Working with NHibernate without default constructors

In the previous post we established that the usage of default constructor required by NHibernate is theoretically not required. The fact that NHibernate does use them though has to do with technical limitations of CLR. Turns out in most cases there is a workaround, which is not perfect but was a fun experiment to implement.

The code presented here is just an experiment. It is not of production quality – it is merely a proof of concept so if you use it in production and the world blows up, don’t blame me.


The place that NHibernate lets you plug into to instantiate entities and components as they are pulled from database is in NHibernate’s IInterceptor (not to be confused with Castle DynamicProxy IInerceptor) interface and its instantiate method. NHibernate has also a IObjectsFactory interface but that one is used to instantiate everything including NHibernate’s own infrastructure (like IUserTypes for example) and we want to override only activation of entities and components.

public class ExtensibleInterceptor : EmptyInterceptor
    private readonly INHibernateActivator activator;
    public ISessionFactory SessionFactory { get; set; }
    public ExtensibleInterceptor(INHibernateActivator activator)
        this.activator = activator;
    public override object Instantiate(string clazz, EntityMode entityMode, object id)
        if (entityMode == EntityMode.Poco)
            var type = Type.GetType(clazz);
            if (type != null && activator.CanInstantiate(type))
                var instance = activator.Instantiate(type);
                SessionFactory.GetClassMetadata(clazz).SetIdentifier(instance, id, entityMode);
                return instance;
        return base.Instantiate(clazz, entityMode, id);

The code here is straightforward. The INHibernateActivator is a custom interface that we’ll discuss in details below. That’s where the actual activation happens. We’re also using ISessionFactory so that we properly set the id of retrieved instance.

Proxy validator

Turns out that is not enough. In the interceptor we activate objects we fully obtain from the database. However big part of NHibernate performance optimisation is to ensure we don’t load more data that we need (a.k.a. lazy loading) and to do it transparently NHibernate uses proxies.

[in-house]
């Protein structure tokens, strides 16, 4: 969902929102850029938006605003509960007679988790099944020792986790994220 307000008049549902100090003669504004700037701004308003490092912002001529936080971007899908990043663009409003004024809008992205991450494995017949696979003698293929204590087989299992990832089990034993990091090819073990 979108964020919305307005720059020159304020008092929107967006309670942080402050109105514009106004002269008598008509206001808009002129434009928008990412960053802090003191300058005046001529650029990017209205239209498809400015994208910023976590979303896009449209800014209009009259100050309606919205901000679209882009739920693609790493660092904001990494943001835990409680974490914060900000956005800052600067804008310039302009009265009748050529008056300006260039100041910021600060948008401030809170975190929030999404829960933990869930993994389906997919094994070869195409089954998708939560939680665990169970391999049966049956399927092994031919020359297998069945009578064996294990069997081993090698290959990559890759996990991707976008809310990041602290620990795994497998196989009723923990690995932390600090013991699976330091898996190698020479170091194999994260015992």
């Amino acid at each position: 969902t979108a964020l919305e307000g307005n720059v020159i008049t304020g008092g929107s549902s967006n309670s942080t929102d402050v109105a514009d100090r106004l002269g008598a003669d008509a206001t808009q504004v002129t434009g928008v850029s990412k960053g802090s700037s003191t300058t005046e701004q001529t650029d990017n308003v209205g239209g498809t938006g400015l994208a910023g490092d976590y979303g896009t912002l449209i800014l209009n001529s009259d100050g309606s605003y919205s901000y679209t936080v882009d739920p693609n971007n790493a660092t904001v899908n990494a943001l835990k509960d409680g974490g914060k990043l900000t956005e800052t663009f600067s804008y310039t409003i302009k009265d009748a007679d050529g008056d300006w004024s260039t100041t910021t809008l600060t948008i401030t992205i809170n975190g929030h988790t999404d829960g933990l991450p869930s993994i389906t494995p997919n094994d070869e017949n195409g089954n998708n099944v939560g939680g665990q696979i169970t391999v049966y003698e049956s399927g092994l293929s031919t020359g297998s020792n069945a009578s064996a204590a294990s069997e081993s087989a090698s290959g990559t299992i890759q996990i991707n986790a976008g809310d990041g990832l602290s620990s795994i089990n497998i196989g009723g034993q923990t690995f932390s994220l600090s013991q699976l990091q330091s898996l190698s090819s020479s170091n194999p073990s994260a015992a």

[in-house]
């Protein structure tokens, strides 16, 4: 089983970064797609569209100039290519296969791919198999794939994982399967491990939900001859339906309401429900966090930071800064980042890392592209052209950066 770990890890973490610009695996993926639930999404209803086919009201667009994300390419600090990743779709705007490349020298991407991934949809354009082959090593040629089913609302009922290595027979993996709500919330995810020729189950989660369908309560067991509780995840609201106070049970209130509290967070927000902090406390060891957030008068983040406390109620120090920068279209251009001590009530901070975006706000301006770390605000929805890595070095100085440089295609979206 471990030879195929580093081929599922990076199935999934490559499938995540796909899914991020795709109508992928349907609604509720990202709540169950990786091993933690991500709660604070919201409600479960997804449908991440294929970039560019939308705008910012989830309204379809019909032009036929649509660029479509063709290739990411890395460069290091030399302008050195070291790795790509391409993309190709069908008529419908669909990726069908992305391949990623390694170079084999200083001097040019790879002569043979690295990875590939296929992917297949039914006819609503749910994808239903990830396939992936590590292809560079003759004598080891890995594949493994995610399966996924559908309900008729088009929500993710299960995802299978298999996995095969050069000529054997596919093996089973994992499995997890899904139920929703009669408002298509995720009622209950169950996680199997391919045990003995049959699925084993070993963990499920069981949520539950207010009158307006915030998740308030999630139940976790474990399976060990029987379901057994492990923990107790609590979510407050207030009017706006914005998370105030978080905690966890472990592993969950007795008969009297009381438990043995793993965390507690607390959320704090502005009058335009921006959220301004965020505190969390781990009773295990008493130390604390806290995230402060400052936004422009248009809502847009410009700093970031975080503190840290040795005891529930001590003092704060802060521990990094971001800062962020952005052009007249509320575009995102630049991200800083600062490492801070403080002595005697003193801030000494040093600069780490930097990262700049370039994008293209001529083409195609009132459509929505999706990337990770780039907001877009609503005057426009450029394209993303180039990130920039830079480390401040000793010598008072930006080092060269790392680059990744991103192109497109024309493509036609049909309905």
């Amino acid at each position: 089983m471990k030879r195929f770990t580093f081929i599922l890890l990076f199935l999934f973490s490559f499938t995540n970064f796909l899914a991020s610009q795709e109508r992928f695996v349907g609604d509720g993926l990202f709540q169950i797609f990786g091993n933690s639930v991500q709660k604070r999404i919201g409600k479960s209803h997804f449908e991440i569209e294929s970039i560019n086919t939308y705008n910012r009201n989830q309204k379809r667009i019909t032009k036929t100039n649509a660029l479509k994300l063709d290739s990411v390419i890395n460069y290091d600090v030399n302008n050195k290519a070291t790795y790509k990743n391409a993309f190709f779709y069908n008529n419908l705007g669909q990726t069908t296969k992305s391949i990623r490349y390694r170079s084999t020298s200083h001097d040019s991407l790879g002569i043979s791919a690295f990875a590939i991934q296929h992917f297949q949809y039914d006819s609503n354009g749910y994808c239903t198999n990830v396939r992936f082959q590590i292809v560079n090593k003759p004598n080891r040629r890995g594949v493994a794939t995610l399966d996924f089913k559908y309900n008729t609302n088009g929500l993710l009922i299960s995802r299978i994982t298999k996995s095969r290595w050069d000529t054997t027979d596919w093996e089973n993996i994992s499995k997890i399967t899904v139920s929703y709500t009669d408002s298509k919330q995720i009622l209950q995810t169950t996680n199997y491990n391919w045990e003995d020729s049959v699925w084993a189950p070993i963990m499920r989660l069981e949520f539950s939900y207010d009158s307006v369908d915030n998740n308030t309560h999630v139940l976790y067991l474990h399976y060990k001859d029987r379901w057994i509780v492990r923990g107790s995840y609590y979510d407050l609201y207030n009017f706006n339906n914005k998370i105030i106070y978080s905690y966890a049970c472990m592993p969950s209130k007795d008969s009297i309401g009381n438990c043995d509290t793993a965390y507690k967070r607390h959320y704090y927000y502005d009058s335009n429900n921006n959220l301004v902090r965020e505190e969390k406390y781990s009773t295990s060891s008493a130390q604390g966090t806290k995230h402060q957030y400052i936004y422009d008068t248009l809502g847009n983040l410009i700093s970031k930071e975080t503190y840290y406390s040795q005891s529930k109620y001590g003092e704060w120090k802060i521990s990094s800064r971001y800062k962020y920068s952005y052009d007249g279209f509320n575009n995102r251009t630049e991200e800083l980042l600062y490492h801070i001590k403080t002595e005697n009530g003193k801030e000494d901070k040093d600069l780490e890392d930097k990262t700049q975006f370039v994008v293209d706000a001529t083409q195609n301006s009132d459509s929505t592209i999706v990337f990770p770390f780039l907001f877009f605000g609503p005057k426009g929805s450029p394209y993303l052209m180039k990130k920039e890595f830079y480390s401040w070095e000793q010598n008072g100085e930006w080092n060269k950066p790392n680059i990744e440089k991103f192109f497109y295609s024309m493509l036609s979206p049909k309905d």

For every persistent type NHibernate uses object called proxy validator to ensure object meets all the requirements it has to be able to properly proxy a type and that work is done by IProxyValidator.

Part of the work of proxy validator is to check for default constructor so we need to override that logic to reassure NHibernate we have things under control.

public class CustomProxyValidator : DynProxyTypeValidator
    private const bool iDontCare = true;
    protected override bool HasVisibleDefaultConstructor(Type type)
        return iDontCare;

Proxy factory

Now that we told NHibernate we can handle proxying types without default constructor it’s time to write code that actually does it. That’s the task of ProxyFactory which uses Castle DynamicProxy under the cover.

public class CustomProxyFactory : AbstractProxyFactory
    protected static readonly IInternalLogger log = LoggerProvider.LoggerFor(typeof (CustomProxyFactory));
    private static readonly DefaultProxyBuilder proxyBuilder = new DefaultProxyBuilder();
    private readonly INHibernateActivator activator;
    public CustomProxyFactory(INHibernateActivator activator)
        this.activator = activator;
    public override INHibernateProxy GetProxy(object id, ISessionImplementor session)
            var proxyType = IsClassProxy
                                ? proxyBuilder.CreateClassProxyType(
                                : proxyBuilder.CreateInterfaceProxyTypeWithoutTarget(
            var proxy = activator.Instantiate(proxyType);
            var initializer = new LazyInitializer(EntityName, PersistentClass, id, GetIdentifierMethod, SetIdentifierMethod,
                                                    ComponentIdType, session);
            SetInterceptors(proxy, initializer);
            initializer._constructed = true;
            return (INHibernateProxy) proxy;
        catch (Exception e)
            log.Error("Creating a proxy instance failed", e);
            throw new HibernateException("Creating a proxy instance failed", e);
    public override object GetFieldInterceptionProxy()
        var proxyGenerationOptions = new ProxyGenerationOptions();
        var interceptor = new LazyFieldInterceptor();
        var proxyType = proxyBuilder.CreateClassProxyType(PersistentClass, Interfaces, proxyGenerationOptions);
        var proxy = activator.Instantiate(proxyType);
        SetInterceptors(proxy, interceptor);
        SetMixin(proxy, interceptor);
        return proxy;
    private void SetInterceptors(object proxy, params IInterceptor[] interceptors)
        var field = proxy.GetType().GetField("__interceptors");
        field.SetValue(proxy, interceptors);
    private void SetMixin(object proxy, LazyFieldInterceptor interceptor)
        var fields = proxy.GetType().GetFields(BindingFlags.Public | BindingFlags.Instance);